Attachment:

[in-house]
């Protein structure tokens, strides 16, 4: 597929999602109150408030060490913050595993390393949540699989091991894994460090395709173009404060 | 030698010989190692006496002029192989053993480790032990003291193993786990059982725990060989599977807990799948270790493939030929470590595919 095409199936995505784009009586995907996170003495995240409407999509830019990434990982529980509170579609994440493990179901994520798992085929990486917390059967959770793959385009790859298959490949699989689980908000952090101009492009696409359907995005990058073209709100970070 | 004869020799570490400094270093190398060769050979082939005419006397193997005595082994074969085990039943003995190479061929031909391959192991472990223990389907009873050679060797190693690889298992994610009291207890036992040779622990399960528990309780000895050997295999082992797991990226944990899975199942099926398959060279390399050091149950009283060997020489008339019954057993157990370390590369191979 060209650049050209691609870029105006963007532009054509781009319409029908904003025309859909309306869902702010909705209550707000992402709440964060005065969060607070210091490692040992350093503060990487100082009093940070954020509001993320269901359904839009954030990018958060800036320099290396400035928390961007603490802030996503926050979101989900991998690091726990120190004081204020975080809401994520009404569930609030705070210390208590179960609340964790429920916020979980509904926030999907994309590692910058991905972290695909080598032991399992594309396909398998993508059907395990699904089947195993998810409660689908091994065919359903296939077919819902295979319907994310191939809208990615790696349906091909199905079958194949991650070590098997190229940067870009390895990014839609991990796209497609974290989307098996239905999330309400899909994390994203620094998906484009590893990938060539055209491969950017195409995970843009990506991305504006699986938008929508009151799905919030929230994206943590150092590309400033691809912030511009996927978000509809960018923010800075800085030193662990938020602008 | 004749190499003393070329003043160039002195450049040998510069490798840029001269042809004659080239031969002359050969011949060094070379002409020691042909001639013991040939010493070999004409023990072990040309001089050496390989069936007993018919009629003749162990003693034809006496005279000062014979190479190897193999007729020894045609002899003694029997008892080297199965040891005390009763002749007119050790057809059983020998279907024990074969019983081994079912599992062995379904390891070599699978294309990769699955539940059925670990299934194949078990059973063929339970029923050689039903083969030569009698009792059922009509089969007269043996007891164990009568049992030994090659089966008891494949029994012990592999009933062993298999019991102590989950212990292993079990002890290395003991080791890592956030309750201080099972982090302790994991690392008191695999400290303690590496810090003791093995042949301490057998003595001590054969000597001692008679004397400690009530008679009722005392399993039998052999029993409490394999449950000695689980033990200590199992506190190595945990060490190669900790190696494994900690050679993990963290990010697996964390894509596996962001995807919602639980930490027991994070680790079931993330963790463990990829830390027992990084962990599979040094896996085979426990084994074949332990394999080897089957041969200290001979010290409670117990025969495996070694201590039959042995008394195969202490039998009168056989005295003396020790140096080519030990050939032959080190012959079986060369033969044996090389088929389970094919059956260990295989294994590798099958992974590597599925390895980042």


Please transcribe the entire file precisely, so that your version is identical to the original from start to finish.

[in-house]
């Protein structure tokens, strides 16, 4: 597929999602109150408030060490913050595993390393949540699989091991894994460090395709173009404060 | 030698010989190692006496002029192989053993480790032990003291193993786990059982725990060989599977807990799948270790493939030929470590595919 095409199936995505784009009586995907996170003495995240409407999509830019990434990982529980509170579609994440493990179901994520798992085929990486917390059967959770793959385009790859298959490949699989689980908000952090101009492009696409359907995005990058073209709100970070 | 004869020799570490400094270093190398060769050979082939005419006397193997005595082994074969085990039943003995190479061929031909391959192991472990223990389907009873050679060797190693690889298992994610009291207890036992040779622990399960528990309780000895050997295999082992797991990226944990899975199942099926398959060279390399050091149950009283060997020489008339019954057993157990370390590369191979 060209650049050209691609870029105006963007532009054509781009319409029908904003025309859909309306869902702010909705209550707000992402709440964060005065969060607070210091490692040992350093503060990487100082009093940070954020509001993320269901359904839009954030990018958060800036320099290396400035928390961007603490802030996503926050979101989900991998690091726990120190004081204020975080809401994520009404569930609030705070210390208590179960609340964790429920916020979980509904926030999907994309590692910058991905972290695909080598032991399992594309396909398998993508059907395990699904089947195993998810409660689908091994065919359903296939077919819902295979319907994310191939809208990615790696349906091909199905079958194949991650070590098997190229940067870009390895990014839609991990796209497609974290989307098996239905999330309400899909994390994203620094998906484009590893990938060539055209491969950017195409995970843009990506991305504006699986938008929508009151799905919030929230994206943590150092590309400033691809912030511009996927978000509809960018923010800075800085030193662990938020602008 | 004749190499003393070329003043160039002195450049040998510069490798840029001269042809004659080239031969002359050969011949060094070379002409020691042909001639013991040939010493070999004409023990072990040309001089050496390989069936007993018919009629003749162990003693034809006496005279000062014979190479190897193999007729020894045609002899003694029997008892080297199965040891005390009763002749007119050790057809059983020998279907024990074969019983081994079912599992062995379904390891070599699978294309990769699955539940059925670990299934194949078990059973063929339970029923050689039903083969030569009698009792059922009509089969007269043996007891164990009568049992030994090659089966008891494949029994012990592999009933062993298999019991102590989950212990292993079990002890290395003991080791890592956030309750201080099972982090302790994991690392008191695999400290303690590496810090003791093995042949301490057998003595001590054969000597001692008679004397400690009530008679009722005392399993039998052999029993409490394999449950000695689980033990200590199992506190190595945990060490190669900790190696494994900690050679993990963290990010697996964390894509596996962001995807919602639980930490027991994070680790079931993330963790463990990829830390027992990084962990599979040094896996085979426990084994074949332990394999080897089957041969200290001979010290409670117990025969495996070694201590039959042995008394195969202490039998009168056989005295003396020790140096080519030990050939032959080190012959079986060369033969044996090389088929389970094919059956260990295989294994590798099958992974590597599925390895980042």